**Time and place:**MWF 11 in MS 5233 in the Winter and MS 6221 in the Spring**Instructor:**Thomas M. Liggett**Office hours:**MWF 1-2 in MS 7919- During the
**Spring quarter**, there are two advanced courses in probability -- this one and 285K/1 taught by Marek Biskup at 10am in MS 6221. The courses will be coordinated in the following sense: Both hours will be used by T. Liggett on May 3, 5, 8, 15, 17, 19; both hours will be used by M. Biskup on April 21, May 1, 12, 26, and June 2, 9. On other lecture days, Biskup and Liggett will use one hour each.**NOTE**This arrangement is cancelled, effective May 15.The subject of this course is a part of probability theory that is used to model situations that arise in many areas, including physics, biology, economics, and even sociology. Typically, in the resulting models, there are an infinite number of agents (atoms, bacteria, people...) that change their states in continuous time, according to stochastic rules that involve dependence among the agents. Without this dependence, the state of each agent would evolve according to a finite or countable state Markov chain. With the dependence, one has to keep track of the states of all the agents, and this results in a Markov process on an uncountable space of configurations. Typical questions are: What are all the stationary distributions for the process? Does the limiting distribution (as time tends to infinity) exist, and if so, how does this limit depend on the initial distribution?

In this course, I will discuss several of the most important classes of models, including voter models, contact processes, and exclusion processes. I will begin by discussing the construction problem (including a treatment of semigroups and generators) and some of the main tools used in the field (including coupling and duality).

Much of the material will come from my two books:

(1) "Interacting Particle Systems", Springer "Grundlehren" series #276 (1985) (reprinted in 2004 in their "Classics in Mathematics" series),

and

(2) "Stochastic Interacting Systems", Springer "Grundlehren" series #324 (1999).

(I have asked that both books be placed on reserve in both the Mathematics Reading Room, and the EMS Library. I also have several extra copies of the 1985 book, which I am willing to lend out).

(3) Four years ago, I wrote some introductory lecture notes for a school in Trieste, Italy. I will distribute copies of these notes in class.

In order to follow the lectures, one should have a good grounding in graduate level real analysis and probability theory. It is particularly important to be comfortable with Markov chains and martingales.

I expect that there will be both graduate students and some faculty in the course. I will try to teach it in such a way that both groups can benefit from it. Before each lecture, I will list below the topic of the lecture, and a more detailed reference for it. Students are expected to attend all lectures. Faculty are welcome to come or not according to the topic to be covered.

There will be occasional problems assigned. HW 1 is due January 20. HW 2 is due February 6. HW 3 is due February 27. HW 4 is due March 15. HW 5 is due April 24. HW 6 is due May 22.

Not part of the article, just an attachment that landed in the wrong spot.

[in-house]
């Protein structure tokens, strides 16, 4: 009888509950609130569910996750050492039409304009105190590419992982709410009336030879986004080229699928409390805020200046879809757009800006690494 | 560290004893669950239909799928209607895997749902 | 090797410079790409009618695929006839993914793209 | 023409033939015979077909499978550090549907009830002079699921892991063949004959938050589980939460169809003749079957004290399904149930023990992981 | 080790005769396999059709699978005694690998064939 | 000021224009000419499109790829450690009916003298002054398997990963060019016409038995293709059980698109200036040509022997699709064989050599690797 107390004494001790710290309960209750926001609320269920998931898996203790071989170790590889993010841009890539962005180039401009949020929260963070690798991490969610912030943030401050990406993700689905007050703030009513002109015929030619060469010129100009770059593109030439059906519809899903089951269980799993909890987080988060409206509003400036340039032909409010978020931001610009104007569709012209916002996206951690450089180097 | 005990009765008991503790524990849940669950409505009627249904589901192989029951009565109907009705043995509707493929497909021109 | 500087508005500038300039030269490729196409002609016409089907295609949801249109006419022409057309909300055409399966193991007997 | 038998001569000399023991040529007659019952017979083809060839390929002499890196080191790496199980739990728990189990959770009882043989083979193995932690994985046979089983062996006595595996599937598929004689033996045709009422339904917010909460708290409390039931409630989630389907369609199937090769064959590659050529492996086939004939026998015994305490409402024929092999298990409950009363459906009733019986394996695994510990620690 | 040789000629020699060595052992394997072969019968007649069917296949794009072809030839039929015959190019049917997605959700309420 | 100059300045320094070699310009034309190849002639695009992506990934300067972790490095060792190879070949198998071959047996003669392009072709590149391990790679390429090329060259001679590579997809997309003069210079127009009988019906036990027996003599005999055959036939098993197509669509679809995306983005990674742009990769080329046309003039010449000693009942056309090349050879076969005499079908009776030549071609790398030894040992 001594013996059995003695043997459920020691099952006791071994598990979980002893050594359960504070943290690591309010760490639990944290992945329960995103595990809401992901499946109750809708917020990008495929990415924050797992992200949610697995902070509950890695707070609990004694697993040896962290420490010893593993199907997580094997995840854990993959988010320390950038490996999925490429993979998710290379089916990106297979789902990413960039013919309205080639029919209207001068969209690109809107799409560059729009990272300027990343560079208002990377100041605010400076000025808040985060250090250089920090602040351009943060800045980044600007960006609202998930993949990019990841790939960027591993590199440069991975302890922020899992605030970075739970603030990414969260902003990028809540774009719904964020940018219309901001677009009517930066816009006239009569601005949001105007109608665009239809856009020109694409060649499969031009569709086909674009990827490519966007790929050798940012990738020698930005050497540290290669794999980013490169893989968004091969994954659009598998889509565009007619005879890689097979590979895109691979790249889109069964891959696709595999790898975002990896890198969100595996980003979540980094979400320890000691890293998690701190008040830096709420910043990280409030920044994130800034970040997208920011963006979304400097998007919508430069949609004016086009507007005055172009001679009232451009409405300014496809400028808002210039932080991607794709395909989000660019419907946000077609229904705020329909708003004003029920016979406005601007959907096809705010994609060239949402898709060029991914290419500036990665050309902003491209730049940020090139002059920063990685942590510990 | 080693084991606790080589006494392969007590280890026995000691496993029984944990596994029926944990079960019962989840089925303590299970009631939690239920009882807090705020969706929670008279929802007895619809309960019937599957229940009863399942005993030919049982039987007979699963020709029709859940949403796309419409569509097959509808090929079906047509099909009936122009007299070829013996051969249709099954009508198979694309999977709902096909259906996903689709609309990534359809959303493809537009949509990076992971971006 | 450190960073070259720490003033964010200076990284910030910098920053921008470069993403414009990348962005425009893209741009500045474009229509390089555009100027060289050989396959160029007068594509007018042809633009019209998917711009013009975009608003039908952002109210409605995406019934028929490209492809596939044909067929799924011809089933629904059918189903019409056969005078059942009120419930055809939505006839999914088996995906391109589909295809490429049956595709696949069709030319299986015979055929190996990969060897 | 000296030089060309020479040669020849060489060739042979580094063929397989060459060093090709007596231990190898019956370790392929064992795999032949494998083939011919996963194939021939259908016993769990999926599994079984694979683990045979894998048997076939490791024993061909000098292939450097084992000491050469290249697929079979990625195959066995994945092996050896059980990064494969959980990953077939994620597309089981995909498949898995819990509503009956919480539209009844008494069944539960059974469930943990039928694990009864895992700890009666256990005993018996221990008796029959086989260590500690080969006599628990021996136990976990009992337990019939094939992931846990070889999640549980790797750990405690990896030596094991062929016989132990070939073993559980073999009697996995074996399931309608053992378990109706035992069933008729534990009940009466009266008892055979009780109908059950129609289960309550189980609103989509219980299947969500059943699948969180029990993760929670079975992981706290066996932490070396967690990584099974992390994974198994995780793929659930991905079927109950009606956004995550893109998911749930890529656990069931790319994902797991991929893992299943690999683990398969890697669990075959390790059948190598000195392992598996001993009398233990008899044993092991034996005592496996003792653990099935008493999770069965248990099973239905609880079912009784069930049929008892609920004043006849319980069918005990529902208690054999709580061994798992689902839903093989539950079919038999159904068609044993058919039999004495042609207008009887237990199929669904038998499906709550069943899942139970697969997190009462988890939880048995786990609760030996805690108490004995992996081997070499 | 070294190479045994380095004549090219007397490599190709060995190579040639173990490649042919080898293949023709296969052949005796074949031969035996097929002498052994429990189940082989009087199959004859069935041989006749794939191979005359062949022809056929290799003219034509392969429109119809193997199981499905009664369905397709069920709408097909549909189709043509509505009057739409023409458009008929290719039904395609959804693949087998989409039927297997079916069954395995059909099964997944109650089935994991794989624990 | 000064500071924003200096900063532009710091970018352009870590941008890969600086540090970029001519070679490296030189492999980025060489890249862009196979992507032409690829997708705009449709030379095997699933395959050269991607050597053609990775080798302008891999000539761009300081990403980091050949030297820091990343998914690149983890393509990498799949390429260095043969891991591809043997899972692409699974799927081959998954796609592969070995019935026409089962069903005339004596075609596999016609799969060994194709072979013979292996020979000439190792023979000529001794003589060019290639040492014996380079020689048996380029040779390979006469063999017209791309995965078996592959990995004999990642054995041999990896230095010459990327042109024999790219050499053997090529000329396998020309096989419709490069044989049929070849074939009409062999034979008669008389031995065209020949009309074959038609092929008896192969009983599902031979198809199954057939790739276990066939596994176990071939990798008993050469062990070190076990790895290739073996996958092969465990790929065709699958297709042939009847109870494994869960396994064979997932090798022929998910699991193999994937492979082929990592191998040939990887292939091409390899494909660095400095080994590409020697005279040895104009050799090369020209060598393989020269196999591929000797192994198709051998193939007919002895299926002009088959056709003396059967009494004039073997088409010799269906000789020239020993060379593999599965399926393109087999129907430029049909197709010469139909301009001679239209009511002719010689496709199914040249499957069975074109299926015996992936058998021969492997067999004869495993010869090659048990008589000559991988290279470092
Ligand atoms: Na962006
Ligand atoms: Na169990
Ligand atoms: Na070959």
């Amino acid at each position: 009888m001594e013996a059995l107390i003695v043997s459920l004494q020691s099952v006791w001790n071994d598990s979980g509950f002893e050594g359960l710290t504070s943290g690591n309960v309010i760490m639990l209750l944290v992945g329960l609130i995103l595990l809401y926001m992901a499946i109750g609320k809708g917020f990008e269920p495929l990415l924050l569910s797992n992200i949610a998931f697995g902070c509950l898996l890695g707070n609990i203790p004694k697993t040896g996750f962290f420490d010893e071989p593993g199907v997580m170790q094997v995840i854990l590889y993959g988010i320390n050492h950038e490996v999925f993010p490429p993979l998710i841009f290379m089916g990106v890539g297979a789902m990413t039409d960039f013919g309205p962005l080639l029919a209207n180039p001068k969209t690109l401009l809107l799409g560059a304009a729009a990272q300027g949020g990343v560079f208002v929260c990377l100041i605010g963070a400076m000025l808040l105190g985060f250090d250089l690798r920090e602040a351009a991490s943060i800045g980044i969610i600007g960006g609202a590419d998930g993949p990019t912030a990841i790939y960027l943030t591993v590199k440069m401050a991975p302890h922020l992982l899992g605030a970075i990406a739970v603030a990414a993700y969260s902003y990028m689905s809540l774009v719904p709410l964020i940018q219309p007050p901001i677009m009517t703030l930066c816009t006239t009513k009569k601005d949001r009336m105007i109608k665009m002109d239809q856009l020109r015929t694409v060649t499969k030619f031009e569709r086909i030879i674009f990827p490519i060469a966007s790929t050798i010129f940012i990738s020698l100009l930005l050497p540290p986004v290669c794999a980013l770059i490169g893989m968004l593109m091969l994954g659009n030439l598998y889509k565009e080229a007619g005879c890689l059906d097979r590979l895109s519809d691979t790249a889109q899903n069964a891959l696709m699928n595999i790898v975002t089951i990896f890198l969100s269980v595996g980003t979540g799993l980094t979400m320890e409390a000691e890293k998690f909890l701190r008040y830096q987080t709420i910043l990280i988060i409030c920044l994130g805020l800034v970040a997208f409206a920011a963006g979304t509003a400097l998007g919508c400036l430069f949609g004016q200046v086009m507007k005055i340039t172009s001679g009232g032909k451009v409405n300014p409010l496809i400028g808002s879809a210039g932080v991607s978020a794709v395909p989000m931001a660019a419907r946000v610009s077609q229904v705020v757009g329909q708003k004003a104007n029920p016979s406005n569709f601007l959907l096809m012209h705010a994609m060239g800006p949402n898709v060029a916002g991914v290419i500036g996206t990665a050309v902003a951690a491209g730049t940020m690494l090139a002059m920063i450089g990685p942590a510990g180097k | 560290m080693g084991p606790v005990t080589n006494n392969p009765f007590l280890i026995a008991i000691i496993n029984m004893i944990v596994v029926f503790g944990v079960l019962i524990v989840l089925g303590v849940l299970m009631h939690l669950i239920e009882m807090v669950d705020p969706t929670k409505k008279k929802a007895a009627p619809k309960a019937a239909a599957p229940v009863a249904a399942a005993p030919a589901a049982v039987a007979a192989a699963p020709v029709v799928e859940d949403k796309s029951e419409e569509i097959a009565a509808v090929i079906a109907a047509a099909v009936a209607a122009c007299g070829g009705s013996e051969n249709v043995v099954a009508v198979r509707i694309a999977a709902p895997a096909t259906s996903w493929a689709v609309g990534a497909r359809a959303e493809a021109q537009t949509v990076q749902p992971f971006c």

**January 9, 11, 13.**Introduction. Models (voter, contact, and exclusion), questions, and some answers. References: (1) pages 1-5 and (3) pages 1-10.**January 18, 20, 23.**Continuous time Markov chains, Chapman-Kolmogorov equations, differentiability of transition functions, Q-matrix, minimal solution to the backward equations. Reference: pages 142-147 and 237-246 of "Markov Chains" by David Freedman.**January 25, 27, 30, February 1.**Semigroups and generators for Markov processes on compact or locally compact spaces; Hille-Yosida theorem. References: (1) pages 7-20. The main theorems I will not prove are: Hille-Yosida Theorem (see pages 10-20 of "Markov Processes, Characterization and Convergence" by S. Ethier and T. Kurtz) and the construction of a Markov process with good properties from the semigroup (see pages 46-50 of "Markov Processes and Potential Theory" by R. Blumenthal and R. Getoor or pages 164-170 of Ethier and Kurtz).**February 3, 6, 8.**The construction problem for spin systems; examples. Reference: (1) pages 20-34.**February 10, 13.**Duality for diffusions, Markov chains, voter model, contact process, exclusion process. References: (1) pages 84-88 and 157-163 and (3) section 1.3.**February 15.**Duality continued. Coupling proof of the Choquet-Deny Theorem. Reference: (1) pages 69-70.**February 17, 22, 24, 27, March 1.**Analysis of the voter model via duality. I will discuss the case in which p(x,y) are the transition probabilities for a random walk on Z^d. References: (1) pages 226-239 (general case) and (3) sections 2.1 and 2.2 (random walk case).**March 3, 6, 8.**Monotonicity, correlation inequalities, and coupling for spin systems. References: (1) pages 70-82 and 124-144, and (3) pages 12-15.**March 10, 13, 15, 17.**Reversibility; nearest particle systems. References: (1) pages 90-94 and 330-343.**April 3,5,7,10.**The contact process -- bounds on the critical value. References: (1) pages 265-275, 307-308, and 462.**April 12.**Application of the smoothing process to the contact process to get an improved upper bound for the critical value in high dimensions. Reference: (1) pages 442-449.**April 14,17,19.**The one dimensional contact process. Reference: (1) pages 281-287.**April 24.**Review of the Ising model, Gibbs states, stochastic Ising models, phase transition. Reference: (1) pages 179-204.**April 26,28.**The invariant measures for stochastic Ising models. Reference: (1) pages 88-89 and 213-222.**May 1.**No class, since Marek will use both hours.**May 3.**Class cancelled due to illness.**May 5.**Two hours. 10am: Complete proof of invariant implies reversible. 11am: Start symmetric exclusion. Reference: (1) pages 361-370.**May 8.**Two hours. Symmetric exclusion, continued. Reference: (1) pages 398-402.**May 10.**11am: Tagged particle problem; product stationary distributions in the general (not necessarily symmetric) case. Reference: Annals of Probability 33 (2005) pages 2258-2260.**May 12.**No class, since Marek will use both hours.**May 15.**Product stationary distributions for general exclusion process, continued.**May 17.**Coupling for general exclusion processes. Reference: (1) pages 382-390.**May 19.**Invariant measures for exclusion processes on Z^1 without drift. Reference: (1) pages 391-392.**May 22,24.**Extremality of product measures; invariant measures for exclusion processes on Z^1 with drift. References: (2) pages 216-218, AoP 4(1976), pages 353-355, and AoP 30(2002), pages 1539-1575.**May 26.**Convergence theorems for exclusion processes on Z^1 with drift. Reference: (2) pages 220-261 and 302-303.**May 31, June 2, 5.**Construction of blocking stationary distributions for one dimensional exclusion processes with drift. Reference: AoP (2002), pages 1556-1575.**June 7,9.**Convergence theorems for one dimensional exclusion processes with drift. Reference: AoP (1977), pages 795-801.